The 20th and 21st centuries have given us one pope after another fascinated by the pitch.
At the end of the 19th century, Anglican pastors from the United Kingdom began to spread a brand new activity throughout Europe: football (currently known as “soccer” only in the USA). It was an immediate success, but the Protestant origin led Catholics to be wary.
It was Catholic youth who convinced the priests and then the bishops of the benefits of this new Anglo-Saxon sport. St. John Bosco testifies to this with tenderness: “How can wemake the children happy, how can we bring them together? Throw a ball in the street and the children will arrive immediately.”
Then began the golden age of the relationship between the Church and football: that of patronage, which would flourish during the first half of the 20th century throughout Europe and then in the rest of the world.
At the same time, in Italy, the popularity of “calcio” (“football” in Italian) made it the only modern “religion” capable of living side by side with the Church, and even the popes couldn’t ignore this immensely popular passion. Benedict XV (1914-1921) and Pius XI (1921-1939) encouraged the construction of football pitches in their diocese of Rome, appealing in particular during the interwar period to the powerful American organization of the Knights of Columbus.
However, it was not until Pius XII (1939-1958) that a football team was officially received at the Vatican. This was Athletic Bilbao, the famous Basque team in the Spanish championship, who went to the Vatican in 1956 after playing and losing a final against AC Milan. Pius XII’s commentary showed that the era of professionalism had not yet arrived: he praised the “sincere amateurs of an activity to which [they devote themselves] with soul and life, putting into it a youthful ardor, a genuine effort.”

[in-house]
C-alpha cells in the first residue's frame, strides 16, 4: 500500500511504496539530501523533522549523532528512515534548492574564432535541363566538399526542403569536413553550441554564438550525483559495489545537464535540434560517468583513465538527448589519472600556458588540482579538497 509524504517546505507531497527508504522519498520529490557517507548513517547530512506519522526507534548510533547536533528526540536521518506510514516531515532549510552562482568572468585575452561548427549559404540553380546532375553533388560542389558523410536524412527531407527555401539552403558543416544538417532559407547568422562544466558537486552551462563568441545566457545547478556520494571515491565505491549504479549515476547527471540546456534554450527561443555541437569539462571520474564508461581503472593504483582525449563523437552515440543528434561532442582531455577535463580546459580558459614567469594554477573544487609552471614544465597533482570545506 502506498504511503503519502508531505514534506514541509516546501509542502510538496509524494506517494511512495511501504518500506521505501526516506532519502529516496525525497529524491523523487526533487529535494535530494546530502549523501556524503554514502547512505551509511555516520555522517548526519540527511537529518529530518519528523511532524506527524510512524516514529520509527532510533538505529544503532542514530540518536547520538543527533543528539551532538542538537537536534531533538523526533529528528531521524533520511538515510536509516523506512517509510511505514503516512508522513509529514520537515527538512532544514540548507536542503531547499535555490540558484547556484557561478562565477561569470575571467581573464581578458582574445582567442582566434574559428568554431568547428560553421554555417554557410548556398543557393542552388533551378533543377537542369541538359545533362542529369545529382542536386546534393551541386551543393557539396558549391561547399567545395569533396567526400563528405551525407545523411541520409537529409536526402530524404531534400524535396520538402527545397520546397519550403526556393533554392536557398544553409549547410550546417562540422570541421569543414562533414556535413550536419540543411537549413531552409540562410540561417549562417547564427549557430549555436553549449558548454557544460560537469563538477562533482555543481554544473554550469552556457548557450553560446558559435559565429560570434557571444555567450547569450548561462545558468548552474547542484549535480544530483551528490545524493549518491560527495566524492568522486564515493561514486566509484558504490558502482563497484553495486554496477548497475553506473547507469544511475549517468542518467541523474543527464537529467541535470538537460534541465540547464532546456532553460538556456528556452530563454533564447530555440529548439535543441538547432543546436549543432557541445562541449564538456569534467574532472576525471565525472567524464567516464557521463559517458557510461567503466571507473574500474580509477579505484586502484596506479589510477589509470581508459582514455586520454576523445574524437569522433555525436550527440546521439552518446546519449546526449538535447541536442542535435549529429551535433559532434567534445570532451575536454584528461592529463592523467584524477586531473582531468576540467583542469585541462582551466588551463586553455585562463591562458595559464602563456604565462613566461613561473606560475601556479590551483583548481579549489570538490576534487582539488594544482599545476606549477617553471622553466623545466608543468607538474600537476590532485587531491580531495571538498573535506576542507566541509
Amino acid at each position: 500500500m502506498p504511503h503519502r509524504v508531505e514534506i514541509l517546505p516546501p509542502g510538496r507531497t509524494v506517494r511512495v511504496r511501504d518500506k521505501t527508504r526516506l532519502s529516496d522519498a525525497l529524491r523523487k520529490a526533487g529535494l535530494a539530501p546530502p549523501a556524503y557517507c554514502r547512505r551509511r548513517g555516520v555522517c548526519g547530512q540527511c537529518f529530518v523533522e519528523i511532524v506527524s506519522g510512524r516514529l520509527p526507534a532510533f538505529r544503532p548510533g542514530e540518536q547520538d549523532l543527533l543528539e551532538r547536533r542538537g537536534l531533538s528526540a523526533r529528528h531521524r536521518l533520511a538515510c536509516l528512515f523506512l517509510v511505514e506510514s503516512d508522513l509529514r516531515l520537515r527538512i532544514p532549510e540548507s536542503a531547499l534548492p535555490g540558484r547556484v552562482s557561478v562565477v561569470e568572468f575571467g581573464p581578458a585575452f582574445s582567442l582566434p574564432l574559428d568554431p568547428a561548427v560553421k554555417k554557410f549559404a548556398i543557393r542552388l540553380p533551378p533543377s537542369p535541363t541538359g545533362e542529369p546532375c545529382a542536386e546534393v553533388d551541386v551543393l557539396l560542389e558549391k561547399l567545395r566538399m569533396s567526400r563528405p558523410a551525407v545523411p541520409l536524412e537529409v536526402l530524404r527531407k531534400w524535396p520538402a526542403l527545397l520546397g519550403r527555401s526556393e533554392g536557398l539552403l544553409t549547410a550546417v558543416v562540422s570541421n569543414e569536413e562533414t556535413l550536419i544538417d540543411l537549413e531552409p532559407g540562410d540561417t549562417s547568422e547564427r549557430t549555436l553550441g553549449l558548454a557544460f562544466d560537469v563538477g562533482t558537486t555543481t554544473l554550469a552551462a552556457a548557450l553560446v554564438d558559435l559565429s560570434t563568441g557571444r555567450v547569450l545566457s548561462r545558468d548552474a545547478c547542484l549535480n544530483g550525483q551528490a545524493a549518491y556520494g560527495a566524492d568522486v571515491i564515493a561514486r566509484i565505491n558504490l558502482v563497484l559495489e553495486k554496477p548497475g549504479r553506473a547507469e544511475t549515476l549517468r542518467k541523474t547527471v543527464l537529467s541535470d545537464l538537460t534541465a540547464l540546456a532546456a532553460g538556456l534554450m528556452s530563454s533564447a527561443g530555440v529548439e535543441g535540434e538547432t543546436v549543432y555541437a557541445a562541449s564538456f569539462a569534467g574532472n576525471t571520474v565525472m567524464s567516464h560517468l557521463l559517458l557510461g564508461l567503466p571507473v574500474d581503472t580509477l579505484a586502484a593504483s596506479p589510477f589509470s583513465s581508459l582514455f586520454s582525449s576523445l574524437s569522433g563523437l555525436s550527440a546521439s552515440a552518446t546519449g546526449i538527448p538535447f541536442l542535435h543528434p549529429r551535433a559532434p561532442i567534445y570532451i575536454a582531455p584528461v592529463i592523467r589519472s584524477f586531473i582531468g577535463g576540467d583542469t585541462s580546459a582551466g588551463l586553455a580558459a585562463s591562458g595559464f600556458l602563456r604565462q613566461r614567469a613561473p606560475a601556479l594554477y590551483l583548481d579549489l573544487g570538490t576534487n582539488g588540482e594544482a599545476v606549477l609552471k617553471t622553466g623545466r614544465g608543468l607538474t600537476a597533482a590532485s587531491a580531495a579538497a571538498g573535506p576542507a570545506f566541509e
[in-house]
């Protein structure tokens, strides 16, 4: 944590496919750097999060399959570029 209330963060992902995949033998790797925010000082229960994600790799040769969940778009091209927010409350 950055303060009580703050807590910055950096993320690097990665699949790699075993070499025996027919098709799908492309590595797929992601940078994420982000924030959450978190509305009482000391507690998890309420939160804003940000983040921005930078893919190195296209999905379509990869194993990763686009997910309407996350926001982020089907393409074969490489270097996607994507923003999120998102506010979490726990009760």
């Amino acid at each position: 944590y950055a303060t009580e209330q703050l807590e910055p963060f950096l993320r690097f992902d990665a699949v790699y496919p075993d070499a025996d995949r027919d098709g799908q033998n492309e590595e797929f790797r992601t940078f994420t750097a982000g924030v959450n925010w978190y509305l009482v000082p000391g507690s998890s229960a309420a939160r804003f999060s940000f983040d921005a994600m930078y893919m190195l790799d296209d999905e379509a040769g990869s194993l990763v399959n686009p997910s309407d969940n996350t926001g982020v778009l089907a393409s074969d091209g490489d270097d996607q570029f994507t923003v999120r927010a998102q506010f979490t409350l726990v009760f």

Faith, an asset on the pitch
Pius XII also drew a beautifully spun comparison with the ball, which shows his command of sports tactics:
In football as in everyday practice, and in order not to lose the match, one must often defend one’s own area with courage, confidence and energy, if one does not want to be overwhelmed by the passions that are unleashed; often one must know how to behave in the difficult milieu of the field in order to find the moment to attack without losing sight of the opponent’s movements and the possible dangers to one’s own goal; often one must advance with intelligence, resolution and agility, in good harmony with the whole line. You mustn’t miss the right moment, and you mustn’t let it be lost.
His successor, John XXIII (1958-1963), was not a sporting pope, and as with other sports, he displayed a total disinterest in football. This was in contrast to the rest of the Roman Curia, where from that time on, we see even bishops and cardinals defending their teams. Paul VI (1963-1978) was of the latter group, showing a particular attachment to local, family-oriented football. He declared that “whoever goes out on the field and has faith, has extra equipment.” Footballers would remember this, sometimes to the point of superstition!
Christ wearing the colors of Brescia Calcio
In 1965, Paul VI received the players and managers of the football club of Brescia, the city where he was born. In his speech, with his characteristic intellectual style of address, he emphasized the spiritual dimension of football: